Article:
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Installing the wrist pin pinch bolt

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  • Installing the wrist pin pinch bolt

    After several interruptions, I am finally getting back to assembling the 289 that I started last spring. I am assembling the rods to the pistons and I want to be sure the wrist pin bolt won't ever come loose.

    I asked this question last spring and I also researched all the other threads I could find and I plan to use the Ted Harbit tap and torque method. Some other suggestions were to also use red loctite. With loctite, I would have maybe 20 minutes to do the tap & torque before it set up. Some of the descriptions of the tap and torque method suggested doing it again after the parts sat overnight. Obviously, this wouldn't work with the red loctite.

    What exact method do you use?

    Red loctite or not?

    The shop manual specifies 20 to 25 ft/lbs torque. If you use loctite, do you back off on the torque a bit since loctite may act as a thread lubricant?

    54 Commander Coupe driver
    53 Commander Hardtop project
    SE Washington State

  • #2
    I use Ted's method, with new stock-style lock washers.

    Suggest you consider using the blue loctite instead of the red. The next person that has to disassemble that engine will thank you!
    Winston-Salem, NC
    Visit The Studebaker Skytop Registry website at:


    • #3
      Tap and torque.....then use Green Locktite (wicking type) afterwards.
      Bez Auto Alchemy

      "Don't believe every internet quote" Abe Lincoln


      • #4
        Your eyes are the the key here

        Working time with Loc Tite may be up to an hour from my experience. Never mind that as being the key to doing it right. It is your eyes, and personal 'feel' of what you are doing that matters.

        Carefully snug up all of the bolts, use your eyes and feel to be sure the bolt is properly lined up and draws into the hole.. These can feel tight, but if the bolt shoulder/wedge portion is not square to the hole, you will be repeating the procedure soon enough. Some use a tiny inspection mirror, double check the work, be sure the bolts are drawn tight into the holes.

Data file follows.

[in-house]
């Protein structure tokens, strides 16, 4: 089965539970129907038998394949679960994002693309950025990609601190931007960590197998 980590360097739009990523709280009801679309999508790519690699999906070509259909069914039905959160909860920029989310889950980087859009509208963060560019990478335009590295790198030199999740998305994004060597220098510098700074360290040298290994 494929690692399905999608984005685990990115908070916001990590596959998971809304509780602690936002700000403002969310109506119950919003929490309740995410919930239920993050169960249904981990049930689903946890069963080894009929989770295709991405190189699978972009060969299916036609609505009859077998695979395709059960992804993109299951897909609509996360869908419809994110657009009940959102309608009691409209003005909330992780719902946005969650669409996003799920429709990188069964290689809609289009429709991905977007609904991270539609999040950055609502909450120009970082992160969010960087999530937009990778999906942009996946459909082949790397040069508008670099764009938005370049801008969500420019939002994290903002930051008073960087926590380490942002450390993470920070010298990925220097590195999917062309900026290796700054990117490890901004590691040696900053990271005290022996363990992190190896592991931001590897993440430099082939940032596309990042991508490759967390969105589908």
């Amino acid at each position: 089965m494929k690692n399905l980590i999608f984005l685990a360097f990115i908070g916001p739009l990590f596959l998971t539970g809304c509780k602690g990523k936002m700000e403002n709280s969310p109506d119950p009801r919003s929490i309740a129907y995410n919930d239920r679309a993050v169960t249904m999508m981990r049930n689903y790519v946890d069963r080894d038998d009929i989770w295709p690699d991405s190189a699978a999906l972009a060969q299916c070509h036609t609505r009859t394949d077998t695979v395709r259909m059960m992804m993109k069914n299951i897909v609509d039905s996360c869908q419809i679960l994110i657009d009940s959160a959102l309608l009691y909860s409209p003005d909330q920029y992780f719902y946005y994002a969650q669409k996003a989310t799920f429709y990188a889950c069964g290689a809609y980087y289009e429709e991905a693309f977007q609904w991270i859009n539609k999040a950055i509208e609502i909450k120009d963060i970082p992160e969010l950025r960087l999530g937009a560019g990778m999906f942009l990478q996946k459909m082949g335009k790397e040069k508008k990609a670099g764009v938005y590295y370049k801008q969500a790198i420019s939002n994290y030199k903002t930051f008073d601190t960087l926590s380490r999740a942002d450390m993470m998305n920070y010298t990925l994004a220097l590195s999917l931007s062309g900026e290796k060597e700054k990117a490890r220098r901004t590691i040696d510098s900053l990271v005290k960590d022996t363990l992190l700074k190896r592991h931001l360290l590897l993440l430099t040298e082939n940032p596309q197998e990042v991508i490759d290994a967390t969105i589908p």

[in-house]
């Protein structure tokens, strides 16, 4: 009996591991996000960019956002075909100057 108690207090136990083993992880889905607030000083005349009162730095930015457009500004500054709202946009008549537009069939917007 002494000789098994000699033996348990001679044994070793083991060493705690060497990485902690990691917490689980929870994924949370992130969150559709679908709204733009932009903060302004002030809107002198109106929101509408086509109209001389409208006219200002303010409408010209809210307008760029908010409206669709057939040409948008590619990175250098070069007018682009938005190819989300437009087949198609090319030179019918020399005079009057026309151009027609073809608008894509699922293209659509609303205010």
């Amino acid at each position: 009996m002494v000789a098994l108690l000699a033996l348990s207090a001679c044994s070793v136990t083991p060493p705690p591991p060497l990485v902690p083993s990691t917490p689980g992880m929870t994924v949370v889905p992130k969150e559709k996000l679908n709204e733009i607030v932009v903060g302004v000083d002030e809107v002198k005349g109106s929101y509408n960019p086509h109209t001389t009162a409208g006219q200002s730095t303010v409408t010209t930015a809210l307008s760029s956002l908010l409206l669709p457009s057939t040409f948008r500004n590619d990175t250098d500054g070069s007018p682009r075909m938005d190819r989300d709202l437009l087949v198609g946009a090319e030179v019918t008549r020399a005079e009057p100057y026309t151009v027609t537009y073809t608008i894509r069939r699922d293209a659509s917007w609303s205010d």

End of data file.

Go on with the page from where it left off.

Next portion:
• #5
          Thanks to all of you for the great info. I had never heard of green Loctite so I did some research. It appears to have about the same hold as red loctite but is thin enough to be applied after assembly. Both have a maximum service temp of 300 degrees and need to be heated to 482 degrees for removal. I'm not sure how hot it gets up under the piston. It could be too hot for the loctite to do much good.

          I plan to tap and torque and make sure the wedge on the bolt is square to the notch in the pin and that the bolts all pull in about the same amount. Then when I'm satisfied with that, I'll add some green loctite for insurance.

          Thanks again,
          54 Commander Coupe driver
          53 Commander Hardtop project
          SE Washington State


          • #6
            I believe there is still more than one "green" loctite.
            The wicking stuff is 290. My favorite, for all kinds of things.
            "Sleeve" retainer is 640. High strength, and higher temp range.
            Harley motorcycle crankshafts used to use tapered joints between the "flywheels" ( crank halves ) mainshafts and crankpin, pulled together by tightening nuts between 100 and up to 400 lb-ft depending on year. The cranks have to be "trued" to get both main shafts concentric during and after assembly. In the later years Harley was recommending a drop of thick and green slow curing, high temp loctite be applied to each taper. I think it might have been Loctite 635


            • #7
              I didn't use loctite, though I think it is good insurance. I noticed you said the manual specifies 20 - 25 ft./lbs., but I am wondering if it is inch pounds. I'm on vacation, not accessible to Teds notes, but as fragile as the pins are, it seems to me the torque was 20 - 25 inch pounds. Maybe I'm wrong, but be safe and verify the spec. B.V.


              • #8
                Please remember that this is a 3/8 inch BOLT! There is no way it is going to be torqued in INCH pounds.
                Second Generation Stude Driver,
                Proud '54 Starliner Owner
                SDC Member Since 1967


                • #9
                  Also, all torque values are for clean, blemish-free threads, which have been lubricated, so the lubricating value of the loctite would not be much of a factor in reducing required torque. In areas where it can be measured, fastener stretch is a far better indication of clamping force. It eliminates differences in thread fit and lubrication.
                  Often in error, never in doubt

                  ____1966 Avanti II RQA 0088_______________1963 Avanti R2 63R3152____________